Appetizers for your Dinner Party!


Just because holiday season is over, doesn’t mean your dinner parties have to be. Party it up with these recipes below, people!

Baked Brie with Honey

Small wheel of brie

Preheat oven to 350 degrees F. Drizzle honey on brie. Bake for 5-7 minutes until oozing but not melted completely.
Serve with crackers.


Kale Walnut Goat Cheese Dip

½ head of kale, stems removed, torn into pieces
1 shallot, chopped
1 clove of garlic
1-2 tbsp of goat cheese
extra virgin olive oil
handful of walnuts
salt and pepper

Lightly sauté kale and shallot in olive oil. Transfer to food processor, toss in garlic clove and splash of olive oil. Blend well, then add goat cheese and walnuts. Blend until mixed together. Season with salt and pepper to taste.


Asian Infused Tuna on Toast

1 lb tuna
1 ripe avocado
juice of 4-5 limes
1-2 fresh chillies,
3 tbs sesame oil
1 handful of micro cilantro or fresh cilantro
fresh ginger, grated
Soy sauce, 1 tsp
Finely dice tuna and place in a bowl. Add the rest of the ingredients and stir. Let sit for about 15 minutes for flavors to meld together. Serve on thinly sliced toasted bread.


Mulled Apple Cider

1 gallon of apple cider
1 orange, sliced
2 cinnamon sticks
2 star anise
2 whole allspice berries
3 thin slices of ginger root

Place all ingredients in a large pot and bring to a simmer. Simmer for 5-10 minutes and enjoy!


Smoked Salmon-Pear Blankets

smoked salmon – 6-8 oz
1 Asian pear, sliced
Juice of 1 lime
12 whole chives
4 oz. goat cheese (chevre)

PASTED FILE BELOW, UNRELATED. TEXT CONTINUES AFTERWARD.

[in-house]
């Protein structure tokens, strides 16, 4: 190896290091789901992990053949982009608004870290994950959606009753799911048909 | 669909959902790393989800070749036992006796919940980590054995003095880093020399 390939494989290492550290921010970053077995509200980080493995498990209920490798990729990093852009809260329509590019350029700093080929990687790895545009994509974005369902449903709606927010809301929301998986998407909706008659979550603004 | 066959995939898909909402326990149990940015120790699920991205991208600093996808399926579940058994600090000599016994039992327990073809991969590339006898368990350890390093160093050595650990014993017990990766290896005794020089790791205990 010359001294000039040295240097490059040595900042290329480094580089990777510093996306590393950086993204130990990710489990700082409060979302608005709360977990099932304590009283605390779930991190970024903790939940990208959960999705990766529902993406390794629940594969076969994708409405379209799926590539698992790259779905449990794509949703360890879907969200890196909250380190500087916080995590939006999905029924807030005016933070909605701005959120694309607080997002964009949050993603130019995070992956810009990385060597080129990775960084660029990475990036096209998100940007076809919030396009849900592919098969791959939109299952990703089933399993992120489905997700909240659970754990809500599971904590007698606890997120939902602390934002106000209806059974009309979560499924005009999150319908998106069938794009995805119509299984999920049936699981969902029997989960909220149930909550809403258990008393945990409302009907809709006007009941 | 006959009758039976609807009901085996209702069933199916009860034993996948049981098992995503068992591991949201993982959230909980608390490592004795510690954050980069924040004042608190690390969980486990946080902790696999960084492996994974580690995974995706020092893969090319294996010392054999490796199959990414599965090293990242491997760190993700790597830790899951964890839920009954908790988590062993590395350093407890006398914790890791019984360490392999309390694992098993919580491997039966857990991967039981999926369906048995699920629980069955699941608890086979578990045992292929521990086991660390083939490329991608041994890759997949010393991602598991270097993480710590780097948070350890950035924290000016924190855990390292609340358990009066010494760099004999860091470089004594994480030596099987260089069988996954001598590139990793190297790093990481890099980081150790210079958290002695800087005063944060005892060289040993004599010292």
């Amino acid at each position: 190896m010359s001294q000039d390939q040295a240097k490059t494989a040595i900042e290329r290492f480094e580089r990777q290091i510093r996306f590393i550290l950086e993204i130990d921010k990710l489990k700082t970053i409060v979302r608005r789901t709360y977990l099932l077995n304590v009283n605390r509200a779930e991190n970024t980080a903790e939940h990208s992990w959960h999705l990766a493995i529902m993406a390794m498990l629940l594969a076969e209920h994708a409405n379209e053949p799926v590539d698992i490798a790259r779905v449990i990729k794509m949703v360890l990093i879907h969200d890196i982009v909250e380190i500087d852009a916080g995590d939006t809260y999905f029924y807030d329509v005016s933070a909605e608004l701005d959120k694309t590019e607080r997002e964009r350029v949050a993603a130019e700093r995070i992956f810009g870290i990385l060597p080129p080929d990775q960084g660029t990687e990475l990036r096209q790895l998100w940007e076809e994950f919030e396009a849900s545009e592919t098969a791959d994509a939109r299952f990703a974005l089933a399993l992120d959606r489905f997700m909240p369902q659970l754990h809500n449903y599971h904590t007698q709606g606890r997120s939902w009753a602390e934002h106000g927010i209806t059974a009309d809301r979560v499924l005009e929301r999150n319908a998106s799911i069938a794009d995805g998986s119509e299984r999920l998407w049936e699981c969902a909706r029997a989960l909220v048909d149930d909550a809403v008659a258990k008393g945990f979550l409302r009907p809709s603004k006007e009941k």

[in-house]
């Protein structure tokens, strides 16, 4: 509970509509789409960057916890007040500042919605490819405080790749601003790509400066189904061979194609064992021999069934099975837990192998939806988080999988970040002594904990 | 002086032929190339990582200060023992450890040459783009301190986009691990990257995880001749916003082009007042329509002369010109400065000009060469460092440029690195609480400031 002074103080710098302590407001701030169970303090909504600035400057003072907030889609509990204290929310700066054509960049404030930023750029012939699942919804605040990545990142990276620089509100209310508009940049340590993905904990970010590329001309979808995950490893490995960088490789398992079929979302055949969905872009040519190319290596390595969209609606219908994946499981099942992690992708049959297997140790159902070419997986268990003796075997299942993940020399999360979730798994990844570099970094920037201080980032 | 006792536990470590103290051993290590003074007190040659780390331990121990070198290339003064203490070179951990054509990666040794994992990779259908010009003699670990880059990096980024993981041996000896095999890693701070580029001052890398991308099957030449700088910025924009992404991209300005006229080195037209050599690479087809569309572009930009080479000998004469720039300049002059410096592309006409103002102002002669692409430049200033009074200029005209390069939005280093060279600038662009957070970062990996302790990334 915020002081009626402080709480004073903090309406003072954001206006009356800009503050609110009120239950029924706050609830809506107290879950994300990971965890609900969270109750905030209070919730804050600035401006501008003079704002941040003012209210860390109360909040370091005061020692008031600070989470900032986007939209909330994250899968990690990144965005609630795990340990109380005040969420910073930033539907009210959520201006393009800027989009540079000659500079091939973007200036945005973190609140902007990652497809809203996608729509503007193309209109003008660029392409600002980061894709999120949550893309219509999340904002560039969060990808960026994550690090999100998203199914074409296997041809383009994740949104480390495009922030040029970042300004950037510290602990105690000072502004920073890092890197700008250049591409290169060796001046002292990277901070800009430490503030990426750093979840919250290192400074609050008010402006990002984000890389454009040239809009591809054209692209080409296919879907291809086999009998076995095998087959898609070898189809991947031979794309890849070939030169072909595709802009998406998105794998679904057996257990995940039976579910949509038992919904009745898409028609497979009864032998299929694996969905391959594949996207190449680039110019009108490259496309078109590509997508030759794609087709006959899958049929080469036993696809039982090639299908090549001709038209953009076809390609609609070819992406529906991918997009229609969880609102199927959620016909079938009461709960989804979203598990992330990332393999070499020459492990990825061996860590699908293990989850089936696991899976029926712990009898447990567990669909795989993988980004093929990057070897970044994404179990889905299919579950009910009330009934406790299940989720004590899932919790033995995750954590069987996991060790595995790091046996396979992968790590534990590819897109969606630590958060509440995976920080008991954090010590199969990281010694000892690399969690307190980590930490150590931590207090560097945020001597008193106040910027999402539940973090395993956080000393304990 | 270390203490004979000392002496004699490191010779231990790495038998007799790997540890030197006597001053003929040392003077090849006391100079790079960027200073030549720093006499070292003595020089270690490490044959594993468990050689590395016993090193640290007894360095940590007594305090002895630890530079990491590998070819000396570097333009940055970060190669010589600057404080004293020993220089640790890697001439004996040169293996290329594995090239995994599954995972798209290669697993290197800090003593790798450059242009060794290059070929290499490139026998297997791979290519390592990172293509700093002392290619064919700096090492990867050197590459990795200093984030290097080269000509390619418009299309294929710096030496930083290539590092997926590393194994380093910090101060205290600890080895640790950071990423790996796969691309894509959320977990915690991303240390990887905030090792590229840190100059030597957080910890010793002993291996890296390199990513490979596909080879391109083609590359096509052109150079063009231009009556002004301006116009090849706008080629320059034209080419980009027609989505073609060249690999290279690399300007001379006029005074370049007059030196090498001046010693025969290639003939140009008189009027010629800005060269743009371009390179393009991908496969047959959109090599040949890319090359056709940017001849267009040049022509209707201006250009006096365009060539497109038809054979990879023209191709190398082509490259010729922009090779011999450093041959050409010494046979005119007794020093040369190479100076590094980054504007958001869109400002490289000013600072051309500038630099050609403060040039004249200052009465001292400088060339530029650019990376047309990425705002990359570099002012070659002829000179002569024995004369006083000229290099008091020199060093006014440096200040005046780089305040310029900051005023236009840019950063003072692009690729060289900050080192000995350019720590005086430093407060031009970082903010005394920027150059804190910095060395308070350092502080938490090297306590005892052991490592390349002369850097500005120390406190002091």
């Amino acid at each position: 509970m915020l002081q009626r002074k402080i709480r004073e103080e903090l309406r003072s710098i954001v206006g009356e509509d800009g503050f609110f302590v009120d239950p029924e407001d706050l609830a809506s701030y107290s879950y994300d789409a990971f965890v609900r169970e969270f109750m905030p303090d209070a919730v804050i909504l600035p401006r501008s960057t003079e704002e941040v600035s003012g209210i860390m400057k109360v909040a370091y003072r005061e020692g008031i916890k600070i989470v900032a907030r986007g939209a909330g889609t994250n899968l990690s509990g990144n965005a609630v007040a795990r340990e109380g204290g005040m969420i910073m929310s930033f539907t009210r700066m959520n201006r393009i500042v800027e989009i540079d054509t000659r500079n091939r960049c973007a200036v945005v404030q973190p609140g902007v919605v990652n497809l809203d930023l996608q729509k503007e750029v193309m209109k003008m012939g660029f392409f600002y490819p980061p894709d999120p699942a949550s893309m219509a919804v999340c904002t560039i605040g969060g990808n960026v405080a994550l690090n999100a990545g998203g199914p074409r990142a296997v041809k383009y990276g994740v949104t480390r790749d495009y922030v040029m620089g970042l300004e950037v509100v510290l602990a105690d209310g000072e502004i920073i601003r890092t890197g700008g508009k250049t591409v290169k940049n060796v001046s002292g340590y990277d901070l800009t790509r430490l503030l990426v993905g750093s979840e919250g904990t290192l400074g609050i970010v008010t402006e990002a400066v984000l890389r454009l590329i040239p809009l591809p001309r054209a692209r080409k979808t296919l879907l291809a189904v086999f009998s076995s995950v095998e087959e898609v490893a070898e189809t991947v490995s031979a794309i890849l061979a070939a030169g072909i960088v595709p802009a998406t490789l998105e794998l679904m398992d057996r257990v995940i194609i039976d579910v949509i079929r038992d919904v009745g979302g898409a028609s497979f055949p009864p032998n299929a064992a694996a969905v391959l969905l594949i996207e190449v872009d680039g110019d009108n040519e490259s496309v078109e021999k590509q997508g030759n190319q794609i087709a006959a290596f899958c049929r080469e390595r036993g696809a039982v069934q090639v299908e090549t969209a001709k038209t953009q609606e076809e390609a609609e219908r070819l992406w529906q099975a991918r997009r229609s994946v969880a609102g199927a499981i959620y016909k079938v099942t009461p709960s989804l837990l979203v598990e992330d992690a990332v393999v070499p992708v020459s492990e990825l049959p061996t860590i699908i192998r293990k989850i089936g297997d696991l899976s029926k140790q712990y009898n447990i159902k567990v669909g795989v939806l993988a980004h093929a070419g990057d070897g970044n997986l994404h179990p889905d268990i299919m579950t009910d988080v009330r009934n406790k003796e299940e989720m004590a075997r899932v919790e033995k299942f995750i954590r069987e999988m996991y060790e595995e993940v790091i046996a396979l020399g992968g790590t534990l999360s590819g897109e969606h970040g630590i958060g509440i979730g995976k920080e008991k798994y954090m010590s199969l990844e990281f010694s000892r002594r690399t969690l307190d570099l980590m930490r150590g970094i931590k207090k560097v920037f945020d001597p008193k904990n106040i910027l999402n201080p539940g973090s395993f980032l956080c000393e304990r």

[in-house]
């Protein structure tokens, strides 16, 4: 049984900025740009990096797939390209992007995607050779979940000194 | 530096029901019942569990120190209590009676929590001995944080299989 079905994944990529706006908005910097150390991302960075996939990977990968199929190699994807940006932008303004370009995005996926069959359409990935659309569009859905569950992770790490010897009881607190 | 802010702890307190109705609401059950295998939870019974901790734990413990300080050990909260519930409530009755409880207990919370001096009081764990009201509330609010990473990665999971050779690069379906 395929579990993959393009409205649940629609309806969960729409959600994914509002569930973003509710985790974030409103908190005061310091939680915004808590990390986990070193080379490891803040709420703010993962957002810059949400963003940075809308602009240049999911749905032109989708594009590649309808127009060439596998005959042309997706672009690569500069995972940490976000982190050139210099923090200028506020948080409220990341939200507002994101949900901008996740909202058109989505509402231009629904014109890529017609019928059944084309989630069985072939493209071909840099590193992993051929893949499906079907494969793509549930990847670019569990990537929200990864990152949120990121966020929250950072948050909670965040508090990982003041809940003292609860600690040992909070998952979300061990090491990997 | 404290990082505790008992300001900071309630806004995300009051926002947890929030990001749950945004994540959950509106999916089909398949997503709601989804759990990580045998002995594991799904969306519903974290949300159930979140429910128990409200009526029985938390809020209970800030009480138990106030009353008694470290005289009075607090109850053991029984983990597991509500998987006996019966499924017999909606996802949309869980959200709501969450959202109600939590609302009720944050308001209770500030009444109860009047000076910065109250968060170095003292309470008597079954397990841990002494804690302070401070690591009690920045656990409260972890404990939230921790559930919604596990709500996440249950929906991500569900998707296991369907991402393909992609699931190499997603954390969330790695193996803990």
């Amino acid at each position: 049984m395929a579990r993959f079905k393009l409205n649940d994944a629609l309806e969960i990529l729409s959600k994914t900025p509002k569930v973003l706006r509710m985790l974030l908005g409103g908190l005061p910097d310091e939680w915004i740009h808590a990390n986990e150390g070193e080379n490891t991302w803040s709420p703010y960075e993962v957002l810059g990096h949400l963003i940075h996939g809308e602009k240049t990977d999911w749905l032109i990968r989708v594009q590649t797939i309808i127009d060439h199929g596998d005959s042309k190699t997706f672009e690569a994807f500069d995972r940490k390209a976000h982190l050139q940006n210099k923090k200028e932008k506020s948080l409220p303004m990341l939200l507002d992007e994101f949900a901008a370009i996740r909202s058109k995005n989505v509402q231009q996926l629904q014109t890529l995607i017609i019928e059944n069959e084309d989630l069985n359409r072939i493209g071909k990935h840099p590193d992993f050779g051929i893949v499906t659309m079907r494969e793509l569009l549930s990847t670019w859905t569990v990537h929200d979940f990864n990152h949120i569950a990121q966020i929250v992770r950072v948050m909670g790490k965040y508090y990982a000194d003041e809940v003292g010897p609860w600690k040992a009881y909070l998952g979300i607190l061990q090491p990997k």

Prepare an ice bath by filling a large bowl with ice water. Bring a large pot of salted water to a boil. Add the chives and blanch for 15 seconds. Remove the chives and plunge them into the ice bath (This will make the chives pliable and will help them retain their bright green color).

Combine the goat cheese and lime juice and mix until smooth and well combined. Wrap each pear slice in a piece of smoked salmon, and tie the package with a chive. Top with a dollop of the goat cheese-lime mixture.


Rack of Lamb Lollipops with Cilantro Vinaigrette

1 rack of lamb, frenched
3 tbsp chopped fresh rosemary
olive oil
salt and pepper
1 clove of garlic, minced
zest and juice of 1 lemon

Preheat oven to 400 degrees F. Season rack of lamb on both sides with rosemary, salt and pepper. Heat a sauté pan to medium-high. Add olive oil. Place fat side down in pan for 5 minutes. Use tongs turn over and cook for another 5 minutes. Slide into oven and cook for 5 minutes. Let rest at least 10 minutes underneath foil before slicing and serving.

Meanwhile, prepare vinaigrette. Add 2 parts olive oil, 1 part lemon juice, lemon zest and chopped cilantro and garlic in small bowl. Season with salt and pepper. Spoon onto lamb lollipops. Yum.


Chocolate Covered Pears and Almonds

chocolate for melting
2 pears

Heat a small pot of water to boil. Place a small glass bowl in the heating pot of water. Place chocolate in glass bowl to melt. Dip fruits in melted chocolate and place on parchment paper. Cool in refrigerator or at room temperature for at least 20 minutes until chocolate hardens

Grilling Tutorial

As a public school teacher, there is nothing more treasured than the time of the year
that we call summer. School’s out, I turn off my alarms, and officially become a lady of leisure.

Some people ask, “Do you get bored with all of your free time?” Umm, NO! Aside from savoring long walks with the dog, riding bikes and generally having no agenda, I love to grill. On hot summer days, it’s easiest to bring the heat of the kitchen outdoors and save having to wash pots and pans by throwing everything on the grill.

At the end of July, Tutorial to Table kicked off its first grilling tutorial on our outdoor terrace in Bedstuy.I ordered all of our groceries on Good Eggs. Shopping on Good Eggs is shopping seasonally. They only offer what’s fresh, local, and in season. Each order comes with something special, like a bouquet of hand picked wildflowers from Pretty Streets Botanicals.